The preface of the book starts with an article about the ‘Real Life Mowgli’, a wild-haired six- to eight-year-old who had been living in the forest near Westville, New Jersey. Apart from, of course, the Jungle Book story, it occurred to me that I had heard a story like this before … or was it just an urban legend? After some investigation I see that there have been at least eight cases like this, most of which have been in India, where children can speak and understand the language, but have no knowledge of who they actually are or their heritage.
From the start the story fascinated me, but would this novel just be the story of him, the boy from the woods, known as Wilde, trying to solve the mystery of himself? Clearly, being a Harlan Coben book, it wasn’t going to be. Fast forward fourteen years: Wilde has moved on with his life and become a decorated soldier, now preferring to once again live alone in the outdoors, having contact with only a few people whom have touched his life over the years.
A teenage girl, Naomi, who has been bullied and ostracized at school, stops attending. One of her friends, Matthew, who feels that he has not done enough to curb the bullying or to help her through it, is concerned for her safety and calls in help from his grandma, Hestor, an attorney who does legal segments on the TV. After an announcement on her show about the ‘missing’ girl where she asks the public for help, she enlists Wilde’s help to find her. But Naomi turns out to have faked her disappearance. Wilde who finds her in a most unusual place, has an understanding of how Naomi is feeling, since both she and he are adopted. He tries to help her. However, when both she and another boy in her class, Crash, the son of a well-to-do family, both go missing around the same time, Wilde is again called in to help find them. His skills and knowledge of the nearby forest prove to be important in the search.
As is typical in Harlan Coben’s universe, nothing is ever straightforward. There are lies and secrets which will haunt both the children’s families. Some even touch upon national politics. With references to Trump, and the next presidential nominee, Rusty Eggers, espionage is woven into the story as well. It is a sad indictment that the term ‘Presidential’ has now acquired negative connotations, even, sometimes, the candidates. As a result, in our current situation, there is an obvious negative political undertone in Coben’s story which cannot be mistaken.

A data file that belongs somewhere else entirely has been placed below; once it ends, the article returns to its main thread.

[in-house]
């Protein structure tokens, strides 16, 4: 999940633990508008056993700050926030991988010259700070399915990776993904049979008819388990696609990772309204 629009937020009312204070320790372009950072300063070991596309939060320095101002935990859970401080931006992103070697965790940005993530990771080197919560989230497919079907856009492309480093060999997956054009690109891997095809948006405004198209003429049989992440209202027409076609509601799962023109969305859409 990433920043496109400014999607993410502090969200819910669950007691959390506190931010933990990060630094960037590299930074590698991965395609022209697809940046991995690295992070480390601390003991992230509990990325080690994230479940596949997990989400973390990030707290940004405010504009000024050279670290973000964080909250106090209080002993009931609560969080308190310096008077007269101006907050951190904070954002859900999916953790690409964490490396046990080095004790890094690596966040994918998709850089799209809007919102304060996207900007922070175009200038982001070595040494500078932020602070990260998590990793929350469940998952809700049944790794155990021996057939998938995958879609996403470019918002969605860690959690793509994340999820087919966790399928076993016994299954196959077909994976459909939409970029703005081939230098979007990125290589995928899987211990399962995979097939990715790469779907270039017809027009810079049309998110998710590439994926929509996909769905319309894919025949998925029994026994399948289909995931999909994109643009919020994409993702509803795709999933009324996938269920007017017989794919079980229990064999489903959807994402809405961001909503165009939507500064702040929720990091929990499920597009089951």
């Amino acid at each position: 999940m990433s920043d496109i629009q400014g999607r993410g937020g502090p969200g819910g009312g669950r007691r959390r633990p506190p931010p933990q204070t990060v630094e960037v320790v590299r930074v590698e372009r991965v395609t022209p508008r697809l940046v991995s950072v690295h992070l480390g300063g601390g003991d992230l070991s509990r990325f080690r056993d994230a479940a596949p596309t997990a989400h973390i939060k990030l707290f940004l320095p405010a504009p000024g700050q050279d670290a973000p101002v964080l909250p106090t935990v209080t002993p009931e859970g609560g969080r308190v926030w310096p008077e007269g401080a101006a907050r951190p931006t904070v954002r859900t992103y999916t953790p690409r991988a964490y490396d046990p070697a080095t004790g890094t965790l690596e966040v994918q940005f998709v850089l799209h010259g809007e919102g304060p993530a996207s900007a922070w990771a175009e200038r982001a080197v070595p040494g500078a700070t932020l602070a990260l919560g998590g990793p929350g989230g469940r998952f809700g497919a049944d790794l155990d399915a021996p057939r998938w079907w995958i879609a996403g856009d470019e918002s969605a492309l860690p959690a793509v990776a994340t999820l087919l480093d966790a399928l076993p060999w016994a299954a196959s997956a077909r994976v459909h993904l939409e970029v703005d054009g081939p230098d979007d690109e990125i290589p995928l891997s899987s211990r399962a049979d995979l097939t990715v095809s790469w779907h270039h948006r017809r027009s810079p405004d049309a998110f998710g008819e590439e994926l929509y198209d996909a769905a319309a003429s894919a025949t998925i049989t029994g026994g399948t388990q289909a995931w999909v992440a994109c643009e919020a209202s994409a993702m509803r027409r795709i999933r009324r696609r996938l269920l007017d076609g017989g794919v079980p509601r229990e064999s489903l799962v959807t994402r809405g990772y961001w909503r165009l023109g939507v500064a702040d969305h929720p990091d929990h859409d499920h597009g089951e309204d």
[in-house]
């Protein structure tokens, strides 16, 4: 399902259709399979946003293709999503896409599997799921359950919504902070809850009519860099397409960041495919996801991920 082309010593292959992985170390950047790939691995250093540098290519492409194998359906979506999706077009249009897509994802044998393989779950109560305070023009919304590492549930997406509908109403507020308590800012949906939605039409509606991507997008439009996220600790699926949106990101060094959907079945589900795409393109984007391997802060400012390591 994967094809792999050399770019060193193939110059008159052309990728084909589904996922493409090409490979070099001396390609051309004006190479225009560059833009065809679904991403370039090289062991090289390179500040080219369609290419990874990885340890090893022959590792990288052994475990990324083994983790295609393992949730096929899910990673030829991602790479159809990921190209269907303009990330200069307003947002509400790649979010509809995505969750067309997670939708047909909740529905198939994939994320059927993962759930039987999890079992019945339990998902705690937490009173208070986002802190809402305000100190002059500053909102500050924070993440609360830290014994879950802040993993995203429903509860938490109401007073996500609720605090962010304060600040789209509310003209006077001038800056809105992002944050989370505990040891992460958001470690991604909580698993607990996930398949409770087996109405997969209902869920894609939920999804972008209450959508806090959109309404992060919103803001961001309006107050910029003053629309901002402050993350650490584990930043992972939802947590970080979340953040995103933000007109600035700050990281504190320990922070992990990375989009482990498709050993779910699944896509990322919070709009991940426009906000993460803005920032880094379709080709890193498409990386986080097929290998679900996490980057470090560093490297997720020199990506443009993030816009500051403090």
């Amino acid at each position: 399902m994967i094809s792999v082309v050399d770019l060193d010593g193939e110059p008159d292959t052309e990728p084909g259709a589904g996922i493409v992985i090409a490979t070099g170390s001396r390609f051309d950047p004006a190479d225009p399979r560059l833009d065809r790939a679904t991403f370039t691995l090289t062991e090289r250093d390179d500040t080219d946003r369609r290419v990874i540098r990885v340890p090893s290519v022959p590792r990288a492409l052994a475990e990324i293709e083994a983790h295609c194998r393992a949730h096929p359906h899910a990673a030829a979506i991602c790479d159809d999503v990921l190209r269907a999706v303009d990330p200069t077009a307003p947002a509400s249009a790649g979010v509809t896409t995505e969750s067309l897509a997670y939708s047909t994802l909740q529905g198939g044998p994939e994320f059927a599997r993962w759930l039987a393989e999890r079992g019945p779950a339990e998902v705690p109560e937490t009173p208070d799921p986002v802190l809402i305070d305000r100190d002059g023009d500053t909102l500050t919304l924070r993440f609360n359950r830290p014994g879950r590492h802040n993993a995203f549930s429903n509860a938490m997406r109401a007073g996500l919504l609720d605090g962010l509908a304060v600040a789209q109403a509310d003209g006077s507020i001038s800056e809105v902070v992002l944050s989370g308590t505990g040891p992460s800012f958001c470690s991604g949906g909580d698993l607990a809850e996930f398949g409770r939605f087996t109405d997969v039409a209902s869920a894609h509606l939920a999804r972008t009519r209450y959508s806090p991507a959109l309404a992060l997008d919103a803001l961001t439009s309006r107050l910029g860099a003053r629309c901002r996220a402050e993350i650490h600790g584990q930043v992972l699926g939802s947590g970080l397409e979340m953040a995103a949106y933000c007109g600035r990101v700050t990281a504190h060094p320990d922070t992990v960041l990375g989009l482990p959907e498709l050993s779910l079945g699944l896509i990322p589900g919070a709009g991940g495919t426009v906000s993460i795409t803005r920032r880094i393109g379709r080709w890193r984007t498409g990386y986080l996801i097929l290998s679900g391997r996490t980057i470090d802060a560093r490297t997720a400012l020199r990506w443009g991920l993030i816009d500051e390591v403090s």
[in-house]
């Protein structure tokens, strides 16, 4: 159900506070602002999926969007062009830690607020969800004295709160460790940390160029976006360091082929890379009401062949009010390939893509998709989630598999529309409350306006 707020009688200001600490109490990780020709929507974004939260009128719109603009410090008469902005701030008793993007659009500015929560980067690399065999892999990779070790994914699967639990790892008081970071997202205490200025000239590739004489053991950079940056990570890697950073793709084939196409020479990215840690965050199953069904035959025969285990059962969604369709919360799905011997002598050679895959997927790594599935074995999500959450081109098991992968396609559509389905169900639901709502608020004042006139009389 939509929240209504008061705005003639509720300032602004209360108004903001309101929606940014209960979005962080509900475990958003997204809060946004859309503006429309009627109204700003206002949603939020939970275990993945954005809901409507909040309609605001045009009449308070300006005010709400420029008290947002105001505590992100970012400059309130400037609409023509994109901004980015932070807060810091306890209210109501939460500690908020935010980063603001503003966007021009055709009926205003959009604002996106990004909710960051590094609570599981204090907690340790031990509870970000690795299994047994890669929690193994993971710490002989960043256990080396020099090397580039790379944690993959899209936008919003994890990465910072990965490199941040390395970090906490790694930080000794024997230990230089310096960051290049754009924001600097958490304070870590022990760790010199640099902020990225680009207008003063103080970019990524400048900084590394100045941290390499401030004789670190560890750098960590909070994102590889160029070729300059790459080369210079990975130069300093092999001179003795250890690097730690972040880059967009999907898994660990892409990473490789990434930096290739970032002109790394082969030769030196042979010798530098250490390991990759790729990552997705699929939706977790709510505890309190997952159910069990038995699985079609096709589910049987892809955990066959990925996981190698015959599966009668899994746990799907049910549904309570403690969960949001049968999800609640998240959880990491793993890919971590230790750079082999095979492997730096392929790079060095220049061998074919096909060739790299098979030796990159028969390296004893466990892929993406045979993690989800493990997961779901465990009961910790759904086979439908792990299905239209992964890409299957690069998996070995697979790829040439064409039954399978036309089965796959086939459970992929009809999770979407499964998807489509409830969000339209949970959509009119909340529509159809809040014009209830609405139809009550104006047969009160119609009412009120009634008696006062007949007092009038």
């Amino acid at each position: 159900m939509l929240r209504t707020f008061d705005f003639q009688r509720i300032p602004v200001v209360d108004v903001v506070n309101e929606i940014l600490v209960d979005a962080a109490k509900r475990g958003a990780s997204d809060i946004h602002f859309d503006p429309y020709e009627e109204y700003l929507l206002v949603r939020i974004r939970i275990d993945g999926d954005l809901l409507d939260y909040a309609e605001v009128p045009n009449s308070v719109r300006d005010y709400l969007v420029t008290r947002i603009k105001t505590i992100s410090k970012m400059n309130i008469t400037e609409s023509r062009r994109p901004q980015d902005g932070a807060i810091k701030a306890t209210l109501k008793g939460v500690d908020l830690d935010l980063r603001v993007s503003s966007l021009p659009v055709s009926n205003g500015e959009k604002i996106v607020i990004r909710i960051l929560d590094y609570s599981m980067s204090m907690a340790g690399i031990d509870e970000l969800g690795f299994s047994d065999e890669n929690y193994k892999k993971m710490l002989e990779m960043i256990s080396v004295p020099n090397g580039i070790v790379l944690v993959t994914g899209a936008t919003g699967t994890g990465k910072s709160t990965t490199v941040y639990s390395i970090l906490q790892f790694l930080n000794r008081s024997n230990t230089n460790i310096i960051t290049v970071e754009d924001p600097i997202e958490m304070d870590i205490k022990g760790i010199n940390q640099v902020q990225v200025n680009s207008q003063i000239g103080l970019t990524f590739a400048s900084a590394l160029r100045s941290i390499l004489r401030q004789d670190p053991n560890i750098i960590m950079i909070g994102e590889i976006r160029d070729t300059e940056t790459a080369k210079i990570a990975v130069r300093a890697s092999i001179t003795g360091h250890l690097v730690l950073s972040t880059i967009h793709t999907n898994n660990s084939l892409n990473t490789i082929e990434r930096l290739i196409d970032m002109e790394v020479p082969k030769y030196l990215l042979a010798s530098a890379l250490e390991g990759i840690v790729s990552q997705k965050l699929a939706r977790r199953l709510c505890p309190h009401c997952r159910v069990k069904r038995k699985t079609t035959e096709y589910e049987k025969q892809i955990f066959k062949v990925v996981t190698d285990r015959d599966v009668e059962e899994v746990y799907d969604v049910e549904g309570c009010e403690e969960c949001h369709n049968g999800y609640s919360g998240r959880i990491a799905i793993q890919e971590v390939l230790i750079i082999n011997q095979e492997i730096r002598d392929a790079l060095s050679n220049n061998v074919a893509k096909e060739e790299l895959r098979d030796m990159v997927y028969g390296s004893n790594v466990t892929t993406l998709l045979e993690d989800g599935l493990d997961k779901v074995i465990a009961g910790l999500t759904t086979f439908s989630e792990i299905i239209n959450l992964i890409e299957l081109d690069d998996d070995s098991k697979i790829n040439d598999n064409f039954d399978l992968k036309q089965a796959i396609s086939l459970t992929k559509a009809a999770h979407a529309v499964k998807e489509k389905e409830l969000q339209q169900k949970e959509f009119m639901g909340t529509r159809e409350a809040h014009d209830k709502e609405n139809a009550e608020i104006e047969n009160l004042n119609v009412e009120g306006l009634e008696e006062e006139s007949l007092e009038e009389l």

As Hestor and Wilde delve into the disappearances, one of which has become a kidnapping ransom case, they discover things about themselves and each other in the process. They need to race against the clock to ensure that the children are safe. But they also need to determine how much they want to know about past events for their lives to change, possibly forever.
The Boy from the Woods is a great read. As always, Coben’s writing is taut and succinct, well written, with twists and suspense along the way, as his story reveals more secrets about a group of powerful and affluent people. I can thoroughly recommend it. I can imagine that this novel could easily be adapted into another Netflix drama, like Safe and The Stranger, both based on novels by Coben which I have recently watched. We can hope.
Harlan Coben introduces the concept for The Boy From the Woods
An illustration from Rudyard Kipling's The Jungle Book, featuring Mowgli, a boy who is raised in the forest by animals. Instances of children being raised in the wild were part of the inspiration for Harlan Coben's The Boy From the Woods